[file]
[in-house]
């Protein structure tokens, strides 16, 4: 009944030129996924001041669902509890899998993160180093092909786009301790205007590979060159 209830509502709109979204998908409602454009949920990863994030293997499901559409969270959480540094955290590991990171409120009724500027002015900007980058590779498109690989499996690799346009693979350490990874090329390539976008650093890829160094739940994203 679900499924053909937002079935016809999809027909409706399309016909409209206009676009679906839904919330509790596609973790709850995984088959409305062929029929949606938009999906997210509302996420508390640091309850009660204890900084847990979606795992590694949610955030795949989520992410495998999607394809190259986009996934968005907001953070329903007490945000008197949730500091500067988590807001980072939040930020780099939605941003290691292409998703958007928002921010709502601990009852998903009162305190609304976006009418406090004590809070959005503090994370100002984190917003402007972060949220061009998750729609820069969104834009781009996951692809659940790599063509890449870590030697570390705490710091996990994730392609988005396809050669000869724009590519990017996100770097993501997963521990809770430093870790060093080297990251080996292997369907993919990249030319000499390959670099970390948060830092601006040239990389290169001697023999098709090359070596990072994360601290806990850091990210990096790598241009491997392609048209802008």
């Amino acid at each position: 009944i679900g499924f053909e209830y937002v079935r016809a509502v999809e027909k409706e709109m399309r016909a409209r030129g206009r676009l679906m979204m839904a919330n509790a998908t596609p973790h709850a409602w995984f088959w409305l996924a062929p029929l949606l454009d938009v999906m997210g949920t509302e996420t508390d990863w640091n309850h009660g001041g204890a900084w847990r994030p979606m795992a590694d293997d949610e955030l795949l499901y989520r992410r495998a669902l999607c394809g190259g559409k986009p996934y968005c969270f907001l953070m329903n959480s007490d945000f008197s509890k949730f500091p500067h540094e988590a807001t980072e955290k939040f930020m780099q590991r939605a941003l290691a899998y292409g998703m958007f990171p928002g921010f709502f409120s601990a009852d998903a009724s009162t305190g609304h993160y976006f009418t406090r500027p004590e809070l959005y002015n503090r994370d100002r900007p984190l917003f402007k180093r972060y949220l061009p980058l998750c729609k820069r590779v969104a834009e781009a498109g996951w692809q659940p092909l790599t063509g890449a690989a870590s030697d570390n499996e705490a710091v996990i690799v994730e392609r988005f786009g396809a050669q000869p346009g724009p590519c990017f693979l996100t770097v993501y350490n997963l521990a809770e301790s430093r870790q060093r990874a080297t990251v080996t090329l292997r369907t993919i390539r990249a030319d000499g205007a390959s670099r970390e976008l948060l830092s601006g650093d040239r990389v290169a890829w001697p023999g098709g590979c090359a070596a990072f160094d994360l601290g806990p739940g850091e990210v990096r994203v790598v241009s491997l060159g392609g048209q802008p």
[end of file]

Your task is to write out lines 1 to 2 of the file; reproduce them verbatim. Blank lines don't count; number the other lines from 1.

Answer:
[in-house]
């Protein structure tokens, strides 16, 4: 009944030129996924001041669902509890899998993160180093092909786009301790205007590979060159 209830509502709109979204998908409602454009949920990863994030293997499901559409969270959480540094955290590991990171409120009724500027002015900007980058590779498109690989499996690799346009693979350490990874090329390539976008650093890829160094739940994203 679900499924053909937002079935016809999809027909409706399309016909409209206009676009679906839904919330509790596609973790709850995984088959409305062929029929949606938009999906997210509302996420508390640091309850009660204890900084847990979606795992590694949610955030795949989520992410495998999607394809190259986009996934968005907001953070329903007490945000008197949730500091500067988590807001980072939040930020780099939605941003290691292409998703958007928002921010709502601990009852998903009162305190609304976006009418406090004590809070959005503090994370100002984190917003402007972060949220061009998750729609820069969104834009781009996951692809659940790599063509890449870590030697570390705490710091996990994730392609988005396809050669000869724009590519990017996100770097993501997963521990809770430093870790060093080297990251080996292997369907993919990249030319000499390959670099970390948060830092601006040239990389290169001697023999098709090359070596990072994360601290806990850091990210990096790598241009491997392609048209802008």